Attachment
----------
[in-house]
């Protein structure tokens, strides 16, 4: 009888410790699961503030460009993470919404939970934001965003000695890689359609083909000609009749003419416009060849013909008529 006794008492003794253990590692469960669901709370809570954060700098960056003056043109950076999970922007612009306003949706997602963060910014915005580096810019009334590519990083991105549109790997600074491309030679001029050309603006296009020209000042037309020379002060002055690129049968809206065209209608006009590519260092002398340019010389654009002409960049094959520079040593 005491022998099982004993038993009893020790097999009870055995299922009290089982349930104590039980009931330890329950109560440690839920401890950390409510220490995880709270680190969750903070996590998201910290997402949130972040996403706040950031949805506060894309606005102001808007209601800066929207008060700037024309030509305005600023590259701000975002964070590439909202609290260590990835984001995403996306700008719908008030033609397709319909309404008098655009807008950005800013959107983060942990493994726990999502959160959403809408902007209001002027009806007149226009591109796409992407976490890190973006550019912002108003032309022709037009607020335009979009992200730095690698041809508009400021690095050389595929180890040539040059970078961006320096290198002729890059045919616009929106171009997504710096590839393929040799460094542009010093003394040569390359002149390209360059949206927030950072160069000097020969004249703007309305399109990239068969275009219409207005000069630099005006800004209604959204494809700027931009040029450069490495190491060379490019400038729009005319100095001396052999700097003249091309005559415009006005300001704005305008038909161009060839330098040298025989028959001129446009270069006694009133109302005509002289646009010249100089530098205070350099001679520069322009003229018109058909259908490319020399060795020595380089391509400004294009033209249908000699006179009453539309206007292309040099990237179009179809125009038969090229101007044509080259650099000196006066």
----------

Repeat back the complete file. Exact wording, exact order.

[in-house]
């Protein structure tokens, strides 16, 4: 009888410790699961503030460009993470919404939970934001965003000695890689359609083909000609009749003419416009060849013909008529 006794008492003794253990590692469960669901709370809570954060700098960056003056043109950076999970922007612009306003949706997602963060910014915005580096810019009334590519990083991105549109790997600074491309030679001029050309603006296009020209000042037309020379002060002055690129049968809206065209209608006009590519260092002398340019010389654009002409960049094959520079040593 005491022998099982004993038993009893020790097999009870055995299922009290089982349930104590039980009931330890329950109560440690839920401890950390409510220490995880709270680190969750903070996590998201910290997402949130972040996403706040950031949805506060894309606005102001808007209601800066929207008060700037024309030509305005600023590259701000975002964070590439909202609290260590990835984001995403996306700008719908008030033609397709319909309404008098655009807008950005800013959107983060942990493994726990999502959160959403809408902007209001002027009806007149226009591109796409992407976490890190973006550019912002108003032309022709037009607020335009979009992200730095690698041809508009400021690095050389595929180890040539040059970078961006320096290198002729890059045919616009929106171009997504710096590839393929040799460094542009010093003394040569390359002149390209360059949206927030950072160069000097020969004249703007309305399109990239068969275009219409207005000069630099005006800004209604959204494809700027931009040029450069490495190491060379490019400038729009005319100095001396052999700097003249091309005559415009006005300001704005305008038909161009060839330098040298025989028959001129446009270069006694009133109302005509002289646009010249100089530098205070350099001679520069322009003229018109058909259908490319020399060795020595380089391509400004294009033209249908000699006179009453539309206007292309040099990237179009179809125009038969090229101007044509080259650099000196006066």